What I learned from a 12 Week Writing Challenge
“You don’t really finish anything” said my friend. “You tend to dabble and float around but you never really commit to something and finish it” I wasn’t really sure how to handle that. I could think of plenty of arguments but at the core of it he was right. I tend to be an explorer. I try this and that but once I have satiated my curiosity I usually am happy to discard what ever it was and move on to something else. It wasn’t what I wanted to hear but it was true none-the-less. I had been listening to a lot of motivational folks like Gary Lee and Chris Do and felt I needed to do something. To set a goal and make it happen. So I thought back to an article that Matt Tanner wrote and said “I can do something like that!” So right then and there I set a goal.
3 months (12 weeks). One article per week. There were times I almost didn’t make it and several times I wanted to abandon the project all together but I did it. So here is a retrospective to mark the end of this chapter and a couple lessons that I have learned in the last 12 weeks.
Let go of perfection
When I first started writing I had this terrifying idea that I would write something and everyone would laugh at it and it would show up in some big design influencer’s tweet about what not to do. This thought that somehow my content would blow up in my face paralyzed me to the point where I couldn’t publish. When I decided to publish it took me forever to get the content out due to checking, double checking and revising and editing for hours. In the grand scheme of things two truths hold.
- Nobody is paying attention to you so there is plenty of room to fail.
- There will always be room to improve.
The first realization that helped me ship was when I realized that nobody is watching. There isn’t a big important client sitting behind their keyboard waiting with bated breath to see my next article. (If I am wrong about this and you are indeed a big important client waiting with bated breath for my next article please reach out and let me know how wrong I am). In fact most people will scroll right past it and not give it any more thought than that. There is plenty of room to make mistakes, try new things, experiment with tone and content.
The second realization is that there will always be ways to improve. Don’t burn yourself out trying to find all of the hidden mistakes and errors. Do your best and let it go. Always strive to improve but let the idea of perfection go. It isn’t productive and it doesn’t help you achieve anything that you set out to do.
Being Proactive > Genius
I began to realize that around week four or five I started to get feedback from folks who admired the consistency that I was building. I began to hear things like “Your production is amazing”, “You’re so consistent!”, “I could never do that!”. I wasn’t doing something exceptional. I didn’t have any special talent for writing. I just chose to do it and did it. I realized that I often say similar things and think in similar ways about the things I want to do but haven’t done.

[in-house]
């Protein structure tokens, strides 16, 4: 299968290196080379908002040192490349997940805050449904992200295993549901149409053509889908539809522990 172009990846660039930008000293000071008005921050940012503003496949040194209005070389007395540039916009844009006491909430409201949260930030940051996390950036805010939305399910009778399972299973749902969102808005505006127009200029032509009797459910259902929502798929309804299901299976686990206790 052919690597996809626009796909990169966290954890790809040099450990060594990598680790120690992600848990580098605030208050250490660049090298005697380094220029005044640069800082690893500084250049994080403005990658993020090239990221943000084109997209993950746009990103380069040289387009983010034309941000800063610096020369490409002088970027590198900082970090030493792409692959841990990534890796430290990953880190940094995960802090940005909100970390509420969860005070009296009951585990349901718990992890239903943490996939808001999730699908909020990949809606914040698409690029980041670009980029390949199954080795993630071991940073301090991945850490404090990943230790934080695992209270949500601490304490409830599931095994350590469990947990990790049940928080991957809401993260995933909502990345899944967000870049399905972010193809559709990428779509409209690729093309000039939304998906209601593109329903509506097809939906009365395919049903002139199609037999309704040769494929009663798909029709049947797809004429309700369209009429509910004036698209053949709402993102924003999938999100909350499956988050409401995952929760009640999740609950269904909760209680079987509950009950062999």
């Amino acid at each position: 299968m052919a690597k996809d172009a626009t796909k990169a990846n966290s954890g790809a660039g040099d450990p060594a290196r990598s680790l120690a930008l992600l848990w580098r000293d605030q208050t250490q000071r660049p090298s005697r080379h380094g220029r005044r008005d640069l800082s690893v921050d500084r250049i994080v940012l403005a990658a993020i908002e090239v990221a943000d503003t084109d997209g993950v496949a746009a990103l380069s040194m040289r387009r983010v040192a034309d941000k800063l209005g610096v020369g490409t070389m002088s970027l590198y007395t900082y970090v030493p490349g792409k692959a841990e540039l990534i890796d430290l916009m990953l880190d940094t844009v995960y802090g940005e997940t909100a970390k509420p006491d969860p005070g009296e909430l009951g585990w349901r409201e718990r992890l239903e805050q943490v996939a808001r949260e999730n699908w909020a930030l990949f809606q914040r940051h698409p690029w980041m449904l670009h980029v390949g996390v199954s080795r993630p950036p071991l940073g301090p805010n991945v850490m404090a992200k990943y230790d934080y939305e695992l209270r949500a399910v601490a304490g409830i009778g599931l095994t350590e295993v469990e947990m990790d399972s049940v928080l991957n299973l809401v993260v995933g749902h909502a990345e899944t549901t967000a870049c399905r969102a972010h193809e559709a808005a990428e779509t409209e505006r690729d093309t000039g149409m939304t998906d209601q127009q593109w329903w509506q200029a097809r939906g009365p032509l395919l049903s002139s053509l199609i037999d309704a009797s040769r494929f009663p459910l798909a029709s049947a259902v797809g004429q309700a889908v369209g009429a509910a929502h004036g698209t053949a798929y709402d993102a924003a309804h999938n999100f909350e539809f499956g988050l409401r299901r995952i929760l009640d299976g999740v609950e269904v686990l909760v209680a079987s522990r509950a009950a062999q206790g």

“They are special”
“I just don’t have what it takes”
“I could never do that!”
Being on the other side of these types of comments expanded my view and gave me a perspective that I probably wouldn’t have come to otherwise. All of my heroes aren’t some sort of ridiculous miracle. Mike Monteiro didn’t wake up one morning and have Design is a Job sitting on his nightstand. Chris Do didn’t drop out of the sky and straight into a Youtube channel, Instagram following and successful design company. There wasn’t some cosmic burp that created Matt Mercer and Critical Role. Each of them spent years making specific choices, developing expertise and cultivating their businesses and since it wasn’t some accident it meant that I could do it to.
Regardless of what you are looking to achieve you have to be intentional about what you want and make it happen. On more than one occasion I found myself at 11pm Saturday night staring at a blank page or a garbage outline and had to force myself to put words on the page. I didn’t want to do it. I wanted to give up and go back to playing video games or something. Instead I set my priorities, faced my fears and got to work
The last 12 weeks have been a real roller coaster of emotions and fears. I honestly wasn’t sure if I would be able to do it and yet here I am sitting on as many articles in 3 months as I had written in a year prior. I’ve been able to learn a lot in that time and would highly recommend giving it a try on your own. You’ll be great and learn your own lessons along the way. I can’t promise fame or fortune but I can promise that you will have learned a lot along the way about writing and design, sure. More than that though I think you will find that more than ever you are in the drivers seat and the journey is yours. You just need to get started.
My 12 Week Writing Challenge Articles
Week 12: What I learned From my 12 Week Writing Challenge